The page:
Property Rights Law

The property rights law has passed. ChinaDaily.com has a helpful graphic to show how overwhelming support was:


Of course, the NPC has never failed to pass legislation that has come up for a vote. The most famous expression of disapproval in recent memory is the 1992 vote on the Three Gorges Dam where 1767 approved, 177 against, and a staggering 644 abstained. [Those numbers are from this chapter {pdf} which is consistent with the “1/3 of delegates abstaining” that one generally sees reference too.]

Here are some takes from different sources on the law: LAT, NYT, China Daily, the Beijing News. While the China Daily headline is: “Equal Rights, Equal Rules under New Law,” both the LAT and NYT note the law helps (or “buoys” in NYT headline speak) the middle class. The LAT spells out what this reference to the middle class is all about directly in a subhead:

Concessions recognize the growing power of the middle class, but they don’t extend to farmers.

The NYT ignores that farmers are not included (although in previous pieces this fact was mentioned). Also, the use of “middle class” is a bit odd. It seems obvious that the rich are the ones that are most helped out by this law, as they hold the most property.* Now it is possible that they are using “middle class” to refer to those in China who have lifestyles similar to those of the middle class in the US, but that seems a bit of a stretch.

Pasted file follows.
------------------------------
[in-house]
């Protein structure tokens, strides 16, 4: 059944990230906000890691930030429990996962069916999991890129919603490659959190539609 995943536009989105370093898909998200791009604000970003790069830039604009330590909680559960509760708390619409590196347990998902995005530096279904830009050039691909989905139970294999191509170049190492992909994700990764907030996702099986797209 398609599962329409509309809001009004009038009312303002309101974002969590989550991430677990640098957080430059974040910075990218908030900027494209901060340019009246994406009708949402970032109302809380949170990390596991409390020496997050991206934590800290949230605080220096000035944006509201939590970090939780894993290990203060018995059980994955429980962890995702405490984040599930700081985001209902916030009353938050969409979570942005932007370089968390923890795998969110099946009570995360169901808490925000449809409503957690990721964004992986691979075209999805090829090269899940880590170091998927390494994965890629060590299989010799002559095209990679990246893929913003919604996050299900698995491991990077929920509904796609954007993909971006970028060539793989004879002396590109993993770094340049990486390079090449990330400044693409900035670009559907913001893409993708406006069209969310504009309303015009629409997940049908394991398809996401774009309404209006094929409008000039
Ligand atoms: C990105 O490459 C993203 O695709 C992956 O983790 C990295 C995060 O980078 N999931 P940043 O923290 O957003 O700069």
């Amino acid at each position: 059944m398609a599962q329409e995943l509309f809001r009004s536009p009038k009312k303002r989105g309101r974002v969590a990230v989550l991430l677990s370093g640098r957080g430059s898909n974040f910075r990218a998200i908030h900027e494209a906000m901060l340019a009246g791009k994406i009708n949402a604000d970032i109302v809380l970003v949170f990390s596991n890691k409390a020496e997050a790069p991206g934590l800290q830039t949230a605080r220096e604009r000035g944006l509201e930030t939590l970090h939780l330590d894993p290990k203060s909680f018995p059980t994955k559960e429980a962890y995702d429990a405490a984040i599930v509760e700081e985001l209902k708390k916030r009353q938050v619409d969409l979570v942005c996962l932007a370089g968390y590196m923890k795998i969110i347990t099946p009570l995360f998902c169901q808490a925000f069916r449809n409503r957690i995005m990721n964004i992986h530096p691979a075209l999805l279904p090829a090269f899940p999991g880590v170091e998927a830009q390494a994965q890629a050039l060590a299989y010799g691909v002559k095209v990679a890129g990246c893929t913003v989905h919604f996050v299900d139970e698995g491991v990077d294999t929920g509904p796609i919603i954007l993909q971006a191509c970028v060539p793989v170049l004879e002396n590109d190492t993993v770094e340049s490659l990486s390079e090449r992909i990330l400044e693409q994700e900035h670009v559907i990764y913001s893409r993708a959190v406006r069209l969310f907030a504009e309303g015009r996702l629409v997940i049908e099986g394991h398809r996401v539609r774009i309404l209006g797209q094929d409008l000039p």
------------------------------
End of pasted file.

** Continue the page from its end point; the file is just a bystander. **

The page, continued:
Obviously different audiences are interested in different aspects of this story, but it is still slightly amusing to me that only the Chinese sources mention when the law will actually start taking effect (October 1, 2007).

* A true cynic might claim that the ultra-rich are those with political connections and that the property rights law will decrease the value of such connections by limiting the amount that the politically connected can steal and thus use of “middle class” is fair.

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